China – Breakingviews – Xi’s green campaign will restructure state sector
HONG KONG (Reuters Breakingviews) – Xi Jinping’s push to make the world’s second-largest economy carbon-neutral by 2060 will reshape the state sector. Equity investors have applauded moves by energy giants like Sinopec and PetroChina to jump on the green bandwagon. But creditors and smaller players in coal and heavy industries might shiver.
Chinese state-owned enterprises generate around 4.5% of global GDP, estimates Gavekal Dragonomics’ Andrew Batson, and they dominate energy-intensive industries. Cleaning them up will be difficult and painful, but would also go a long way toward meeting the emissions pledge Xi made to the world last September. For the biggest firms, it also offers an opportunity to rebrand themselves. Sinopec, formally known as China Petroleum & Chemical Corporation, promised to increase its hydrogen filling stations from 27 to 1,000 by 2025; Morgan Stanley estimates that would contribute to keeping up to 300,000 hydrogen-powered commercial vehicles on the road. Long a market laggard, Sinopec shares shot up 14% in February. PetroChina set more modest goals, and was rewarded with a more modest gain. Peers will get the message.
With China’s most powerful leader since Mao Zedong behind the push, and an environmental regulator empowered from a series of ministry consolidations in 2018, environmentalists have cause for optimism that the People’s Republic will deliver. But investors should remember that sweeping capacity cuts to polluting industries implemented in 2016 caused thousands of small producers to collapse. This next push will be risky, forcing SOEs into immature and expensive technologies while private demand is not yet established. Shareholders may end up regretting their confidence in Sinopec’s hydrogen plans. And many smaller players may go bankrupt.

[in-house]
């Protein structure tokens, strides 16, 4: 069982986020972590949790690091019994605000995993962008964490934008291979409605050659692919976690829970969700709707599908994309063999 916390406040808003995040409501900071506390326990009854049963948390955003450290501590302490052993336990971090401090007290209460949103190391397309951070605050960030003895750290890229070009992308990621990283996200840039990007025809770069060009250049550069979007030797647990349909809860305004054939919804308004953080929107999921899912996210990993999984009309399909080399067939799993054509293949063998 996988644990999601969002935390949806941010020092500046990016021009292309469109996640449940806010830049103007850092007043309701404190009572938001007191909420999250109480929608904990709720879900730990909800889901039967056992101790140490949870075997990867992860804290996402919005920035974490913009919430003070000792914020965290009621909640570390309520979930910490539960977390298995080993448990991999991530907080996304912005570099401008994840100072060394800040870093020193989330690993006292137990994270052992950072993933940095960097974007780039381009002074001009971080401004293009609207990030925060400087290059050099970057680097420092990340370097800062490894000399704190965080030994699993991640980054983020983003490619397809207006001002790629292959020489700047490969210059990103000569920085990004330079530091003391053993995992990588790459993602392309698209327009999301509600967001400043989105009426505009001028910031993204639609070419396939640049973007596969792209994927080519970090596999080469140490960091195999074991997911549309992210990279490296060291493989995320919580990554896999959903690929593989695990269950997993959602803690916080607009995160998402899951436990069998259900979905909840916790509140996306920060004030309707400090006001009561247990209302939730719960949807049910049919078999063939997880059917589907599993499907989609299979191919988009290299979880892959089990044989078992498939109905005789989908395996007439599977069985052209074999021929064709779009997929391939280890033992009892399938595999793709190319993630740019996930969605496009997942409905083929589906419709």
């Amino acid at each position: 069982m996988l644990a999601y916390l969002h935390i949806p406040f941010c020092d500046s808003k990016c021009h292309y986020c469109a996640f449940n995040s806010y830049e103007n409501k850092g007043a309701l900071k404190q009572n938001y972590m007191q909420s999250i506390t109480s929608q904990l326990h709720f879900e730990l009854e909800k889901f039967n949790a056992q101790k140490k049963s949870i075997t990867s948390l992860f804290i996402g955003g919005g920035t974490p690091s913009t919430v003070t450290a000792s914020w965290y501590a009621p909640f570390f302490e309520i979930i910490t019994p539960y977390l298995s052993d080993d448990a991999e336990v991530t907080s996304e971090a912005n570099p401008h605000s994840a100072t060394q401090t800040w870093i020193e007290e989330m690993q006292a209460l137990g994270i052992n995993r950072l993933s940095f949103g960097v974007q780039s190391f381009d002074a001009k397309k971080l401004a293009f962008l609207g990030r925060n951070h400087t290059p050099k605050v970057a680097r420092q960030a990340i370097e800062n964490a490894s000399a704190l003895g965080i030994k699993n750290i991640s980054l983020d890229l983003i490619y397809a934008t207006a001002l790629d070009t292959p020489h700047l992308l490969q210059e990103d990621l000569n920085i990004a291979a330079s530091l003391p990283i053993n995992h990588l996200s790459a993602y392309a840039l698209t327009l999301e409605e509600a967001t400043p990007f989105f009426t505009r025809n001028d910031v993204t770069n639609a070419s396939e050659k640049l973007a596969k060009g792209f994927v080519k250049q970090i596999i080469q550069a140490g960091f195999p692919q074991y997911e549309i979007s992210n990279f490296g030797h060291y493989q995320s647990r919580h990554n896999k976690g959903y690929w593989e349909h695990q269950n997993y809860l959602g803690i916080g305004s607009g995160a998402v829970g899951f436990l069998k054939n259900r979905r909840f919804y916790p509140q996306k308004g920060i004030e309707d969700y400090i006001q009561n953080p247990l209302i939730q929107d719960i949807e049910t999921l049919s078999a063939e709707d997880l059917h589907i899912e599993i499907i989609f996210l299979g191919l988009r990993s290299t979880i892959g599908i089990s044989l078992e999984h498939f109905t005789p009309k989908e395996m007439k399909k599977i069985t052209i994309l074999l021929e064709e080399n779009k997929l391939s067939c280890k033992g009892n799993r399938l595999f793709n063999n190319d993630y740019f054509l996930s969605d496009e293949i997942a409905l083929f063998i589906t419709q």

Ma Jun, a prominent central bank advisor, warned about this risk in January, citing a Tsinghua University study that predicted default rates for coal producers alone could jump from just 3% in 2020 to 22% in 2030. In November, one of the biggest regional state coal producers Yongcheng defaulted on a 1 billion yuan ($155 million) bond; peer Jizhong Energy Resources is now struggling to pay off 10.5 billion yuan. In 2019 China’s coal sector alone owed over 3.5 trillion yuan, the U.S.-based Natural Resources Defense Council estimated. Xi’s green campaign may deliver more short-term pain than gain for investors.
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